Will nations learn that love-not enmity This life we relish, and ensure the next.
ANGER, HATRED, REPROACH. bent upon me is, that I should put forth my powers, 474. RE
and remove it. How shall I do this? By the ex. PROACH-is set
ercise of my understanding. To the employment tled anger,
of this power, a cool and exact observation is nehatred, chastising the object
cessary; but the moment I am the slave of pasof its dislike, by
sion, my power is lost; I am turned into a beast, casting in his
or rather into a drunkard; I can neither preservo teeth the secret
my footing, nor watch my advantage, nor strike causes of his
an effectual blow. Did you never see a passionmisconduct, or imperfections:
ate and a temperate man-pitched against each the brow is con
other? How like a fool did the former appear! tracted, the lip
how did his adversary turn and wind him as he turn'd up with
pleased, like some god-controling an inferior nascorn, the head shaken, the
ture! It is by this single implement, his reason, voice low, as
that man tames horses, camels, and elephants, to if abhorring, and
his hand ; that lie tames the lion of the desert, and the whole body
shuts up the hyena with bars. expressive of aversion, contempt and loathing.
Anecdote. Servile Imitation. The ChiFarewell, happy fields,
nese tailors do not measure their customers, Where joy forever dwells ! Hail, horrors ! hail, but make clothes according to the pattern Infernal world! and thou, profoundest Hell,
given them. An American captain, being at Receive thy new possessor; one who brings
Canton, and wanting a new coat made, sent A mind not to be chang'd by place or time.
the proper quantity of cloth, and an old one The mind is its own place, and in itself
for a pattern: but, unluckily, the old coat Can make a heav'n of hell, a hell of Heav'n: What matter where, if I be still the same,
had a patch at the elbow, which the tailor And what I should be. all but less than he
copied, to the no small mortification of his Whom thunder hath made greater? Here, at least
employer. We shall be free; th’ Alinighty hath not built
Varieties. 1. Whatever tends to dissolve Here for his envy; will not drive us hence :
the Union, or lessen the sovereign authority, Here we may reign secure; and in my choice, is hostile to our liberty and independence. 2. To reign is worth ambition, though in hell : As the true christian religion, which is to beBetter to reign in hell, than serve in Heaven. come universal, had one local origin, so, He is my bane, I cannot bear him ;
have all genuine and specific creations had One heav'n and earth can never hold us both : their origin, or local centre, whence they have Still shall we hate, and with defiance deadly, been diffused. 3. Let an unbeliever in this Keep rage alive, till one be lost forever ;
religion, write down, fairly and truly, all the As if two suns should meet in one meridian, absurdities he believes instead of it, and he And strive, in fiery combat, for the passage. will find that it requires more faith to reject Who does one thing, and another tell,
it, than it does to embrace it. 4. Reverence My heart detests him as the gates of hell.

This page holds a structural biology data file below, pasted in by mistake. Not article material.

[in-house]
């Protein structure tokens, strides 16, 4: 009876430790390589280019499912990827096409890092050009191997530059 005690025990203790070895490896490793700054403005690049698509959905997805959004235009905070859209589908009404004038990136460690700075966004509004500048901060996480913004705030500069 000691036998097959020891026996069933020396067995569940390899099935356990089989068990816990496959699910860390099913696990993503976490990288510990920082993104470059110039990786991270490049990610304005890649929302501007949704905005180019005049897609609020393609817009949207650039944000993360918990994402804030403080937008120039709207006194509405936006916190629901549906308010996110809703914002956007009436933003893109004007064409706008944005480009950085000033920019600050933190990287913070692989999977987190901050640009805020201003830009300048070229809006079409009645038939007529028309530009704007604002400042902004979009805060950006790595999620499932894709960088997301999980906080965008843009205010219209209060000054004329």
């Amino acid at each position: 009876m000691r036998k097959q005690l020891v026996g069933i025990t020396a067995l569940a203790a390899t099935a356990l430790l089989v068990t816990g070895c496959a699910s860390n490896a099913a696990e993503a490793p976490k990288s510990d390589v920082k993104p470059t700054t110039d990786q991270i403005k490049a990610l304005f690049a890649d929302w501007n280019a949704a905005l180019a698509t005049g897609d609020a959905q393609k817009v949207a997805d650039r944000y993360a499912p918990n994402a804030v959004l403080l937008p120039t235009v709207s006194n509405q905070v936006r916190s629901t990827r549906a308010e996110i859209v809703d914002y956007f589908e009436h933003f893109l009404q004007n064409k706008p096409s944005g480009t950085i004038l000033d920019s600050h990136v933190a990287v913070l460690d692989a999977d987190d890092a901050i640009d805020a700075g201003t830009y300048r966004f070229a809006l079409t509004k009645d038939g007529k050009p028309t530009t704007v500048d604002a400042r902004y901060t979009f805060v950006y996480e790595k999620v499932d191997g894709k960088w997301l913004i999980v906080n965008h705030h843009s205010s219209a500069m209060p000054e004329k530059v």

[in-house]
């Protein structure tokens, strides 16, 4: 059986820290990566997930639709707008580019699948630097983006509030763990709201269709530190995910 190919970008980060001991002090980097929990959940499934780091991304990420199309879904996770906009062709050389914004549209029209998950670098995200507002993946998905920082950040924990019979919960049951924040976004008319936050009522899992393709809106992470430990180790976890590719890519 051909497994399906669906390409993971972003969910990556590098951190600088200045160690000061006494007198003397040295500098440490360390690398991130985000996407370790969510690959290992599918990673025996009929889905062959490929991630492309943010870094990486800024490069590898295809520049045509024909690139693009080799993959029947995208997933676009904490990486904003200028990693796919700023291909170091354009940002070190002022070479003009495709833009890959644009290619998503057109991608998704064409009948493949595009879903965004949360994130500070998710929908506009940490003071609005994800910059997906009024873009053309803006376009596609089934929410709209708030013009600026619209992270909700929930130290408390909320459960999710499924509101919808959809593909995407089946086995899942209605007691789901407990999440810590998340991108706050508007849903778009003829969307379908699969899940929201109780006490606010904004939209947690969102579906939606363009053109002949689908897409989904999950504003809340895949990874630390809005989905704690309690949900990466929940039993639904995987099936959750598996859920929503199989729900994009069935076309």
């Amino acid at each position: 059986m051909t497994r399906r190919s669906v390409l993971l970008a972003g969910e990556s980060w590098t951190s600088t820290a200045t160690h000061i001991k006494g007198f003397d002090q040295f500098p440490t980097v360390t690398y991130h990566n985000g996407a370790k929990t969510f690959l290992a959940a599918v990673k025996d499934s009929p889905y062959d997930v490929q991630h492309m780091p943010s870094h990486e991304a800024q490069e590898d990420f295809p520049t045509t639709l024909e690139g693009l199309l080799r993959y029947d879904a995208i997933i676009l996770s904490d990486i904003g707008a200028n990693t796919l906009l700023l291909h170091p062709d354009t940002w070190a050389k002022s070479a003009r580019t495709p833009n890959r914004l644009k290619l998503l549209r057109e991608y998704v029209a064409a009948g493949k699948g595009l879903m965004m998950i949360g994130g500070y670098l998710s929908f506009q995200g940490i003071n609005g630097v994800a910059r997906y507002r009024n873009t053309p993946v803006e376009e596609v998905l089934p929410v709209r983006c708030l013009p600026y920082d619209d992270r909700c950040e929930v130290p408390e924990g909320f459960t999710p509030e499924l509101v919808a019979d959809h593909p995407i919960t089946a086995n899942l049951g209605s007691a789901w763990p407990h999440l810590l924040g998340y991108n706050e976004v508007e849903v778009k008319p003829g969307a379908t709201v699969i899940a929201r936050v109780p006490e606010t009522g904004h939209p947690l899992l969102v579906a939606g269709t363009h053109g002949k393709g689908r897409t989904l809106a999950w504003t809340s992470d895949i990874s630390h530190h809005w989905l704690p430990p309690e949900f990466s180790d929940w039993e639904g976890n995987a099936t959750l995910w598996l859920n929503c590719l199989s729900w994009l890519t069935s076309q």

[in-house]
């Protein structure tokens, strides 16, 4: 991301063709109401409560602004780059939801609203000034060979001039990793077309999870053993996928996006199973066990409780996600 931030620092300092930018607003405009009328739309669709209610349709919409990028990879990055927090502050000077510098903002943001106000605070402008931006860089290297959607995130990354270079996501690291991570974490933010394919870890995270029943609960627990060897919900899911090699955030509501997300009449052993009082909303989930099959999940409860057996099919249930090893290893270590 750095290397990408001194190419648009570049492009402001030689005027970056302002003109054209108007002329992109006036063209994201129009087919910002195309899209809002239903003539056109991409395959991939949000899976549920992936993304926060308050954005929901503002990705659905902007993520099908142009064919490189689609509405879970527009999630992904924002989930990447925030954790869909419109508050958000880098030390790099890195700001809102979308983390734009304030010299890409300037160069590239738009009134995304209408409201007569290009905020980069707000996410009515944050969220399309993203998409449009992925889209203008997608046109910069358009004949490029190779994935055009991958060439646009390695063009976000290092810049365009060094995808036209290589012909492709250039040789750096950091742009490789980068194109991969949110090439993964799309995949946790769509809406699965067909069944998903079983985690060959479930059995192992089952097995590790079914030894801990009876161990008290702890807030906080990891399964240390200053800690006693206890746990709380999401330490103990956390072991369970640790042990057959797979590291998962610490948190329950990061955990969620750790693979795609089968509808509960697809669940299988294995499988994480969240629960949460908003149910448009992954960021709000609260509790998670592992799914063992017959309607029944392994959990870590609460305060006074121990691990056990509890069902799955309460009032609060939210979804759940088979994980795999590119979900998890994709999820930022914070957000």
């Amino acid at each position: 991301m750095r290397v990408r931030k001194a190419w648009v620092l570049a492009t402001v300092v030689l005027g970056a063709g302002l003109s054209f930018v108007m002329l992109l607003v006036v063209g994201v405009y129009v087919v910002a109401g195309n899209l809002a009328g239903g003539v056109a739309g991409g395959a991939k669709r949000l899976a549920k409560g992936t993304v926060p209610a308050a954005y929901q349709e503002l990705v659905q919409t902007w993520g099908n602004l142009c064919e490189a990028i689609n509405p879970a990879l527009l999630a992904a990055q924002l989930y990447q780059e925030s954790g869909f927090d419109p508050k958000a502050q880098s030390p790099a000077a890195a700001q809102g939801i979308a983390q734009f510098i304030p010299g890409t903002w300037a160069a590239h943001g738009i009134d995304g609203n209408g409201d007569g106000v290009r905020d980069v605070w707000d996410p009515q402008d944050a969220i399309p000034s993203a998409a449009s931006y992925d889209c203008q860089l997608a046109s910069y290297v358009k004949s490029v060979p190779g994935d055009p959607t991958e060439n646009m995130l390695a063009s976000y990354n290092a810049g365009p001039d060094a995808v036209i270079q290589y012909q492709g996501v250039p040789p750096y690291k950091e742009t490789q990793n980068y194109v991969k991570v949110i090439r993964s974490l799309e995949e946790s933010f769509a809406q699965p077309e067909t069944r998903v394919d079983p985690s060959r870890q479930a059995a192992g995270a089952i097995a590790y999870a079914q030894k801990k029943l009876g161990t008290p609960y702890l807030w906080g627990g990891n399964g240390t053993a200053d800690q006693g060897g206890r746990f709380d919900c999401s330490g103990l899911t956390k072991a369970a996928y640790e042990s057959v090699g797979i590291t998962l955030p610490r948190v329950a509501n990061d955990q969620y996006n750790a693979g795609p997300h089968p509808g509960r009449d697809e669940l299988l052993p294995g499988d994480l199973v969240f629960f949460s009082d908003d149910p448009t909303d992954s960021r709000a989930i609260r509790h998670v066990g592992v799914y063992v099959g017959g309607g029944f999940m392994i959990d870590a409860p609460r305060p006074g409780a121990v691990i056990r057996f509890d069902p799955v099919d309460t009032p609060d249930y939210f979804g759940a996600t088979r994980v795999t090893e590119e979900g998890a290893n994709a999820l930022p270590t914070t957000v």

paid to man, on account of what is good and Hence, from my sight!
true; as divine in them, and as their own, Thy father cannot bear thee;
is the worship of the creature, instead of the Fly with thy infamy to some dark cell,
Creator, and is idolatry. 5. Man is the end Where, on the confines of eternal night, of the whole creation ; and all particulars Mourning, misfortunes, cares and anguish dwell. of it conspire, that conjunction of him with REPROACHING WITH WANT OF COURAGE AND SPIRIT. God may be attained, and that the end may Thou slave, thou wretch, thou coward !
be brought to pass. Thou little valiant, great in villany,
False views, like that horizon's fair deceit, Thou ever strong upon the stronger side! Where earth and heaven but seem, alas, to meet. Thou fortune's champion, thou dost never fight
Deceit—is the false road to happiness; But when her humorous ladyship is by,
And all the joys we travel to through vice, To teach thee safety! thou art perjured too,
Like fairy banquets, vanish when we touch them. And soothest up greatness. What a fool art thou, A ramping fool; to brag, to stamp, and swear,
Oh! colder than the wind, that freezes Upon my party! Thou cold-blooded slave!
Founts, that but now in sunshine play'a, Hast thou not spoke like thunder on my side,
Is that congealing pang, which seizes Been sworn my soldier ? bidding me depend,
The trusting bosom, when betray'd. Upon thy stars, thy fortune, and thy strength ? In vain my lyre would lightly breathe And dost thou now fall over to my foes ?
The smile, that sorrow fain would wear, Thou wear a lion's hide; doff it, for shame,
But mocks the woe, that lurks beneath, And hang a calf's skin on those recreant limbs.
Like roses-o'er a sepulchre. Debasing tendency of Anger. What
As the ivy-climbs the tallest tree, a wretched thing is anger, and the commotion of So-round the loftiest souls his toils he wound, the soul. If anything interposes itself between And, with his spells, subdu'd the fierce and free. me and the object of my pursuits, what is incum An honest man's the noblest work of God.